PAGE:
During the early 1970s, Gerhart Harrer did an extended, four-part study on the famous German conductor Herbert von Karajan. First he measured the EKG, breathing, and GSR of Karajan and his student while listening to a recording of Beethovenís Leonore Overture. Certain features emerged in the signals of both Karajan and his student that could be traced to the structure of the music. Then he gave both subjects a tranquilizer and measured the same signals while the subjects listened to music. After the tranquilizer was given, the musically-affected features in the signals were greatly reduced. However, both Karajan and his student did not notice any difference in their experience of the music between their tranquilized and untranquilized states, which suggested to Harrer that their internal experience of the music diverged significantly from their physical experience. These signals are shown below:
Lines a1 and a2 represent one subjectís EKG and breathing signals at rest. Lines b1 and b2 show the same signals while the subject listened to music on headphones, demonstrating irregular features that Harrer attributes to the music. Lines c1 and c2 show the same signals while the subject listened to music, after he had been given tranquilizers.
In a second study, Harrer outfitted Karajan with EKG, pulse frequency, temperature, and breath sensors, which transmitted their data wirelessly to a computer. He measured Karajanís signals during a recording session of the same Beethoven overture the with the Berlin Philharmonic for a television film. The strongest changes in those signals correlated with the moments in the music that Karajan said moved him emotionally the most. Thirdly, Harrer played a recording of the Beethoven overture for Karajan while he wore the same sensors. Qualitatively, the sensors yielded similar features at similar points in the music. However, quantitatively, the signal strengths on all the channels were weaker. Finally, Harrer put an EKG sensor on Karajan during two different activities: flying a plane and conducting the Berlin Philharmonic. While piloting, he performed a dangerous maneuver three times in succession; he approached as if to land, and then took off again. He also accompanied the second one with a roll. Each time he did this, his pulse increased markedly. Also, he was subjected to a second pilot taking over the controls at unannounced times. However, despite all the stresses of flying under such unusual circumstances, his heart rate averaged about 95 beats per minute and never exceeded 115. However, when conducting the Beethoven Leonore overture with the Berlin Philharmonic, his heart rate averaged 115 beats per minute and peaked at 150. The range of variation while conducting is almost double that of the range while piloting. While Harrer acknowledged that the movements are greater for conducting than for piloting, he determined that a great deal of the difference could be attributable to the fact that his piloting heart beat was in reaction to stimuli, whereas in conducting he was specifically and premeditatedly expressing a signal.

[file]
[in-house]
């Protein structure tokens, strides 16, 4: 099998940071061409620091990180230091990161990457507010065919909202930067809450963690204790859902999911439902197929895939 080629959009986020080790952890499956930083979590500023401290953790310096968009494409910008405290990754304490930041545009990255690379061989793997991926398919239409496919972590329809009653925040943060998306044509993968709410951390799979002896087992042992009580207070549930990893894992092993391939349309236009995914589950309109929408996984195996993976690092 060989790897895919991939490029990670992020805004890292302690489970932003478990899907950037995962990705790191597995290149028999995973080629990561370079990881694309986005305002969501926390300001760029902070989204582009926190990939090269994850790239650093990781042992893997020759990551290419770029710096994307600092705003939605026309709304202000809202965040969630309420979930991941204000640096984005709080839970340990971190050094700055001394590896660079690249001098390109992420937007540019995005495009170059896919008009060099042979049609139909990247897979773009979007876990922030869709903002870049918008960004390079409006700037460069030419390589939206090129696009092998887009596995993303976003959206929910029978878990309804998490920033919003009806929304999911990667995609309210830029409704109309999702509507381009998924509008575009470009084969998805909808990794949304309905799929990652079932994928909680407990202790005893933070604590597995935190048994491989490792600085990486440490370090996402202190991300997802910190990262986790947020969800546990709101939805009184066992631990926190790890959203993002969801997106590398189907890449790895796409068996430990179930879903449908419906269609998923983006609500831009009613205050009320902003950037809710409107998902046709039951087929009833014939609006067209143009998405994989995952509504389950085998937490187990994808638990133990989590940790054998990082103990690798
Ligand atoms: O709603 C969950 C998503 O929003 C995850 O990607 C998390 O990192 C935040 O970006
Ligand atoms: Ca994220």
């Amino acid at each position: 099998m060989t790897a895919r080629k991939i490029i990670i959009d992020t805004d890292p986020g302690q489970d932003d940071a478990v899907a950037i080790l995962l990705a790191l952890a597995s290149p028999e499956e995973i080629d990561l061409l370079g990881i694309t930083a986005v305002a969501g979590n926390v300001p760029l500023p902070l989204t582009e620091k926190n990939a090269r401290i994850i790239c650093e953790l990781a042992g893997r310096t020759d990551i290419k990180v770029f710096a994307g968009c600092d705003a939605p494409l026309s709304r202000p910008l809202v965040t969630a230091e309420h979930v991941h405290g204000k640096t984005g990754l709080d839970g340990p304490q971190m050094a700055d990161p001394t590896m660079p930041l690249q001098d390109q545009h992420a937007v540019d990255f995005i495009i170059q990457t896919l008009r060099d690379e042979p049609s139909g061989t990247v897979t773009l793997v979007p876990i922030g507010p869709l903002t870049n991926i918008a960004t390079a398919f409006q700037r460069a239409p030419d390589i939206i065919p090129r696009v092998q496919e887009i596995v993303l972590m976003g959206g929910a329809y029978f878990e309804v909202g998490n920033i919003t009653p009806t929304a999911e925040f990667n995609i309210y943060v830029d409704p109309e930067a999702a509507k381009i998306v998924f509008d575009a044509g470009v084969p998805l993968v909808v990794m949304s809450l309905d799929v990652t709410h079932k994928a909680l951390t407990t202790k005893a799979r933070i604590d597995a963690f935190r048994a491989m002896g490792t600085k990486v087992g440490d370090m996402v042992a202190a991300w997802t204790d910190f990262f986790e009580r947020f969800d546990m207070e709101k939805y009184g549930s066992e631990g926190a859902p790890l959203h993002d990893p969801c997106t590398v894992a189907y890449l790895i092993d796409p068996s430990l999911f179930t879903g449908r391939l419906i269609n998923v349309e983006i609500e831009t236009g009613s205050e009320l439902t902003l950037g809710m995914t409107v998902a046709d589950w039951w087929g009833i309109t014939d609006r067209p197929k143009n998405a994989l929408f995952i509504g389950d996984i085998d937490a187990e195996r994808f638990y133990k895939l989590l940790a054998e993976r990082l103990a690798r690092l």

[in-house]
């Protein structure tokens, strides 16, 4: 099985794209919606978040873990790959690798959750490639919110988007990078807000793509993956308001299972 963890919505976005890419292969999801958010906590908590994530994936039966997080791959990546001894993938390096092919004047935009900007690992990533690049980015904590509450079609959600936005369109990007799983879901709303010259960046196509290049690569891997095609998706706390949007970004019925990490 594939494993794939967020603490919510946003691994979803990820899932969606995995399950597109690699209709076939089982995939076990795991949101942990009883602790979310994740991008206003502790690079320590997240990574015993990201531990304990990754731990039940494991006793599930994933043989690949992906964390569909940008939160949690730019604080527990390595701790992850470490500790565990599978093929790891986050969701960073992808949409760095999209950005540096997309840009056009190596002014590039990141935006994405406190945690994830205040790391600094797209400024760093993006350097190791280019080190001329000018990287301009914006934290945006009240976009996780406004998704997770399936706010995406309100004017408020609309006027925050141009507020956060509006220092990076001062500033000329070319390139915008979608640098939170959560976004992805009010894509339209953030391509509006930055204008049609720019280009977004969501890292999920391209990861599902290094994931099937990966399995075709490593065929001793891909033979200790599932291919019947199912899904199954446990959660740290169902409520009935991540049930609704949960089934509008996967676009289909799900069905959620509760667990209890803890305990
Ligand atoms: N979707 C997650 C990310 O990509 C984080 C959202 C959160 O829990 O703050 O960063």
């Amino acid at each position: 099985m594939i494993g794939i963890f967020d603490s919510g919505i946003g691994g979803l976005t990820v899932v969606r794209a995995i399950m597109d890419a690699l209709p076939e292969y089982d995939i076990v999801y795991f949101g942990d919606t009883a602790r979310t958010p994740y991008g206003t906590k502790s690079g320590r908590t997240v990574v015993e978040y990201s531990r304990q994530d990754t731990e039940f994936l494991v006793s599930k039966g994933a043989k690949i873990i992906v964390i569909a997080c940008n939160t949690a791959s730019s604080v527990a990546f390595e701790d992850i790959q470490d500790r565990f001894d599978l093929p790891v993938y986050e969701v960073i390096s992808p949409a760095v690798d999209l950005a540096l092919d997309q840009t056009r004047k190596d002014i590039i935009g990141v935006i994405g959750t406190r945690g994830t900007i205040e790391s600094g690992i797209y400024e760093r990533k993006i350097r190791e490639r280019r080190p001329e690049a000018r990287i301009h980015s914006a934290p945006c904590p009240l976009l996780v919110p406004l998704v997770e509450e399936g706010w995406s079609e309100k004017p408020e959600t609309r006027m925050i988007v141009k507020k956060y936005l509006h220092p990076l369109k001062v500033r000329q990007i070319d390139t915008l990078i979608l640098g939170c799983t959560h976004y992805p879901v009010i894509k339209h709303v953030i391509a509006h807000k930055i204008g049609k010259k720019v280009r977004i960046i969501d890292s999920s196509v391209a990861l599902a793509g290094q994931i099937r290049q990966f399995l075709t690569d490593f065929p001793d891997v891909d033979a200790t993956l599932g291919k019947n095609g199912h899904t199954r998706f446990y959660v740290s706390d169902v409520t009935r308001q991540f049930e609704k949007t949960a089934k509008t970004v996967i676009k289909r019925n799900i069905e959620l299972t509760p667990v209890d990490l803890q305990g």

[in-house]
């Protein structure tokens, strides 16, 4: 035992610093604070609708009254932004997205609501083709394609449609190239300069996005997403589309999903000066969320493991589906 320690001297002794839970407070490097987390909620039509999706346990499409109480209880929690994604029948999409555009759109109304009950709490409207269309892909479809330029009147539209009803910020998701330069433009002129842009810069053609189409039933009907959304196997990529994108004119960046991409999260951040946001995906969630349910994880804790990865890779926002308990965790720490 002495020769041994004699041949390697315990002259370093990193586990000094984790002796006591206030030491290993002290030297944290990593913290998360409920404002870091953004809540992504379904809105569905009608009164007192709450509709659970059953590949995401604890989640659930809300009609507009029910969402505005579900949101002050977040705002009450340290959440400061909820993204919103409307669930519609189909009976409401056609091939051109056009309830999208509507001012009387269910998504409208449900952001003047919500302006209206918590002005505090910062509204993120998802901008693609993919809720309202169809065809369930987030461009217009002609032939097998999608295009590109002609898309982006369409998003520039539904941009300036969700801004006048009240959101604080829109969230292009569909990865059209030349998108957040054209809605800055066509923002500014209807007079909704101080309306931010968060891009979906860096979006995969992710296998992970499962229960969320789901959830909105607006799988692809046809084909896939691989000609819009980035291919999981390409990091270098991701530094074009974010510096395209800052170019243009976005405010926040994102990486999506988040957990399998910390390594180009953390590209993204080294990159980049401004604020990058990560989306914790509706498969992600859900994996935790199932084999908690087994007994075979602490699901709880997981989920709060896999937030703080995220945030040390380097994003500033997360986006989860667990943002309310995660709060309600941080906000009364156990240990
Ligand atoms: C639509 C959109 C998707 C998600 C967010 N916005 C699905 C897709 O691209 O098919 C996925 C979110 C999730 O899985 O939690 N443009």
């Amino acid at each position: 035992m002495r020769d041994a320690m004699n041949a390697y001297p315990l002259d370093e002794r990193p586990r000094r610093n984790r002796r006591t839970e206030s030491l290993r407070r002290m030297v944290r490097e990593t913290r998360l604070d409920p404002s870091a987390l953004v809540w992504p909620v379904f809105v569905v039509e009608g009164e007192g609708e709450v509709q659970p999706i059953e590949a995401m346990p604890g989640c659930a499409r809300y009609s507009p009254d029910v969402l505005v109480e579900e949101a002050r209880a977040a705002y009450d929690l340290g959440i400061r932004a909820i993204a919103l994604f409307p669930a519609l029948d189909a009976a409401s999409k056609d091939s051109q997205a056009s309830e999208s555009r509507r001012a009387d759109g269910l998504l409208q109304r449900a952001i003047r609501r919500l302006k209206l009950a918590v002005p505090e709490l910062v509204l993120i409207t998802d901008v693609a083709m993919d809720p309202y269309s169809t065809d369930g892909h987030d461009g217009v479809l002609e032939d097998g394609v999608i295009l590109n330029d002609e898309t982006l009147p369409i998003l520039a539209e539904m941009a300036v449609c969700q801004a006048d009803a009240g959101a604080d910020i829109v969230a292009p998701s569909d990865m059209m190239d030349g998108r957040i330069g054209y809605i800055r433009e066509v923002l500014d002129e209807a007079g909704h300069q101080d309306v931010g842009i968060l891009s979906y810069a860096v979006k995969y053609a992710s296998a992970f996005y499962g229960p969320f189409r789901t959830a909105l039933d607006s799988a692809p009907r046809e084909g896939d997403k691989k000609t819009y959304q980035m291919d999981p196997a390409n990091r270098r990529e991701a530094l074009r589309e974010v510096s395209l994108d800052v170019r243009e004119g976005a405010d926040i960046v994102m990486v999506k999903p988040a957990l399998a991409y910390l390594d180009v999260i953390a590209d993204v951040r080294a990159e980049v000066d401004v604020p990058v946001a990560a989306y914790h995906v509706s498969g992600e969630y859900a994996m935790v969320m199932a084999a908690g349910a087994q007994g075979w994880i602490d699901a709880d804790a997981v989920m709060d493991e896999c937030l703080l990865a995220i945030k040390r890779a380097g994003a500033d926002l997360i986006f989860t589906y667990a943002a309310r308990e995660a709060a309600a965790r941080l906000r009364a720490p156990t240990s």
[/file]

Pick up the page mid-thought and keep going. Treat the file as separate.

The below figure shows the systolic activity in Karajanís EKG signal during both activities. The upper graph gives Karajanís heart rate while conducting, with measure numbers above to show its relation to the musical score. The lower graph shows his heart rate while piloting, with the three risky maneuvers clearly delineated in sharp peaks.
Harrerís study is, as far as I know, unique in the literature; his is the only other work to put sensors on a working conductor. Unfortunately he only published the EKG signals from Karajan; it would be interesting to see if the other data is still in some recoverable form. Harrer is now retired from his position as chairman of the Psychology Department at the University of Salzburg.